Cameron last week outlined plans to fast-track powers to tackle radicalisation, including a commitment to give Ofcom a strengthened role in taking action against channels which broadcast extremist content, alongside banning and disruption orders for people who seek to radicalise others or use hate speech in public. It is not clear whether the Government has revisited May’s plans since taking office, or whether they could be included in next week’s Queen’s Speech.

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BBC Trust George Osborne has signalled that he favours the handover of BBC regulation from the BBC Trust to the current media censor Ofcom. Speaking to the Radio Times, Osborne said:

The trust arrangement has never really worked. I’ve never understood why the BBC is so frightened of regulation by Ofcom. It’s not as if ITV is poorly regulated. Ofcom has proved itself to be a robust regulator.

The BBC Trust was established in 2007, taking on the responsibilities formerly exercised by the board of governors for setting a strategic direction for the BBC and exercising oversight of its work in the supposed interests of licence-fee payers.

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See article from guardian.co.uk
See letter from guardian.co.uk

maria millerThe BBC has dismissed a call by the culture secretary to take further action over Wimbledon commentator John Inverdale’s sexist comments, with the corporation saying it considers the matter closed .

Director general Tony Hall has fired off a response to Maria Miller , who said in a letter published on Thursday that Inverdale’s remarks about Marion Bartoli undermined her efforts to promote women in sport, admitting that the incident was totally unacceptable and fell well beneath the standards we expect of our presenters .

Despite Inverdale issuing an on-air apology and sending a letter to Bartoli, Miller called for an explanation about further action to be taken by the BBC.

The BBC considers the incident, which attracted more than 700 complaints , to have been dealt with — a spokesman said The BBC considers this matter closed now.

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See article from express.co.uk

bbc iplayer logoAmid a moral panic about internet censorship, Culture Secretary Maria Miller will ask BBC Trust chairman Lord Patten to review safeguards on iPlayer programmes.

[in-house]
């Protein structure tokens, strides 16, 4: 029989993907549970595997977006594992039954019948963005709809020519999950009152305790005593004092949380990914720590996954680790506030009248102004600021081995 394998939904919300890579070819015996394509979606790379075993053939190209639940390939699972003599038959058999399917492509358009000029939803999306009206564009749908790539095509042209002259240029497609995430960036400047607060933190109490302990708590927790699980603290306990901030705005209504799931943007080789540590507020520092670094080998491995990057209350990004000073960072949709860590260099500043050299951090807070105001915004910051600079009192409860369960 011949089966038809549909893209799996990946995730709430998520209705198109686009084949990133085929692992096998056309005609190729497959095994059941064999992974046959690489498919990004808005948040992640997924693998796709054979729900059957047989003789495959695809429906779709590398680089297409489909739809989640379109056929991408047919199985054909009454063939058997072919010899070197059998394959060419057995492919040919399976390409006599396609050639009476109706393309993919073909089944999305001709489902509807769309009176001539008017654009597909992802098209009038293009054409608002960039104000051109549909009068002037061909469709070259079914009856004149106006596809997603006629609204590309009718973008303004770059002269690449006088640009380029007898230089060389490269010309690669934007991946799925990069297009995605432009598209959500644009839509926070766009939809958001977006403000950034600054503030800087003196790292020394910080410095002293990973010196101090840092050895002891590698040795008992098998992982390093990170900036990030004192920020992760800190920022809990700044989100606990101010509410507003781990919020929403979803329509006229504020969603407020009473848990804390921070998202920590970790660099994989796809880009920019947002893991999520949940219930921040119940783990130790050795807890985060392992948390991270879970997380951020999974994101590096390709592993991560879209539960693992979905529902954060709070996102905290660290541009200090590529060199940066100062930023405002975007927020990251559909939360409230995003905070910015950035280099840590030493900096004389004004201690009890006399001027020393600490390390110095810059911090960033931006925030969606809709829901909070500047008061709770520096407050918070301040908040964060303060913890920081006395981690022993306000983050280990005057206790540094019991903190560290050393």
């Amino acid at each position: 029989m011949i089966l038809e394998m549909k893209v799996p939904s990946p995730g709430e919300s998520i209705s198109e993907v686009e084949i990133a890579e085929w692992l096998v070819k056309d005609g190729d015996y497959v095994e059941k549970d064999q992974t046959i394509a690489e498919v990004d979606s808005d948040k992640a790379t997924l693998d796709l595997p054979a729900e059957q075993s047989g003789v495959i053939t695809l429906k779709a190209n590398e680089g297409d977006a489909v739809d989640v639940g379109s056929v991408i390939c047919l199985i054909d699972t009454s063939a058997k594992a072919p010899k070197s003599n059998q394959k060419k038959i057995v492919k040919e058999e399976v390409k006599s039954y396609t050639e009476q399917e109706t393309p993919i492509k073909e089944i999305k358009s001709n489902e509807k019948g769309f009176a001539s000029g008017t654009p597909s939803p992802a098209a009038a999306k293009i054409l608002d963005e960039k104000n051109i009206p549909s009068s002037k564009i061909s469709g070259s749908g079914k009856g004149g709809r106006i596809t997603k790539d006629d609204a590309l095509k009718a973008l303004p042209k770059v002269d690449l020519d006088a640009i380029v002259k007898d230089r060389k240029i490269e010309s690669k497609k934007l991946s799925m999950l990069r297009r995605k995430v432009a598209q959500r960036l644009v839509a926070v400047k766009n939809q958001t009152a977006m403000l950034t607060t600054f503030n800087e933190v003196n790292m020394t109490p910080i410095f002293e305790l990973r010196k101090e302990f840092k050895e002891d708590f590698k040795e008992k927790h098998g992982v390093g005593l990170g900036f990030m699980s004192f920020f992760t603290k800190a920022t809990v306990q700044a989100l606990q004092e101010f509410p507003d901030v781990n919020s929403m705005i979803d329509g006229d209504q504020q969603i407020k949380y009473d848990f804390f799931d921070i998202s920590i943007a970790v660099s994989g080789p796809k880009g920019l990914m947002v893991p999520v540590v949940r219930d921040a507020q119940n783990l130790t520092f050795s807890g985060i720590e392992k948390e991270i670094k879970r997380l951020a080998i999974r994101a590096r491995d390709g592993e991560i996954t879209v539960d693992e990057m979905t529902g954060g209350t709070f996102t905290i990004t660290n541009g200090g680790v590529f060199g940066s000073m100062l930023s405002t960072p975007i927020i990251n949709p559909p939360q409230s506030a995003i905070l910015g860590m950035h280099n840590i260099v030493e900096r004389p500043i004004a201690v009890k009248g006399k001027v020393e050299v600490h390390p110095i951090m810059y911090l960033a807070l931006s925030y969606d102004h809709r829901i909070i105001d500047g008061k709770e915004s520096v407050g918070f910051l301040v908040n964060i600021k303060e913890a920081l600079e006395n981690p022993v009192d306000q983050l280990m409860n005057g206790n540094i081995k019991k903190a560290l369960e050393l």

Senior sources say the Culture Secretary is concerned about British shows aping a trend in US drama for extreme on-screen violence, as in Sky shows such as The Following and Hannibal. Apparently some campaigners want the dramas to be edited to be suitable for children for iPlayer versions.

A BBC Trust spokeswoman said no changes were planned for controls on the iPlayer as the Trust felt current safeguards were adequate. Asked about the current iPlayer protections for children, Lord Patten said: It’s quite difficult to do it any other way.

An IT consultant suggested: The BBC could simply mimic the system on Apple devices called iCloud which would allow parents to see what is being seen by their children, in real time.

Vivienne Pattison, director of pressure group MediaWatch-UK, admitted to alarming mental problems, seeing things in programmes that nobody else does:

It seems like there is violence against women in every programme now, with lingering shots of someone having something done to her.

I don’t think any of us can dispute the quality of the filming, writing and acting in both Ripper Street and The Fall but it does seem gratuitous and gruesome violence has become mainstream.

I have been talking about the BBC having tougher safeguards for its iPlayer programmes for years but always get the same response: that it has to be something that seriously harms the mental or physical health of a child and nothing on the iPlayer will do this. Actually with some of those dramas we are getting to the stage where if a young child watches it, yes it could do.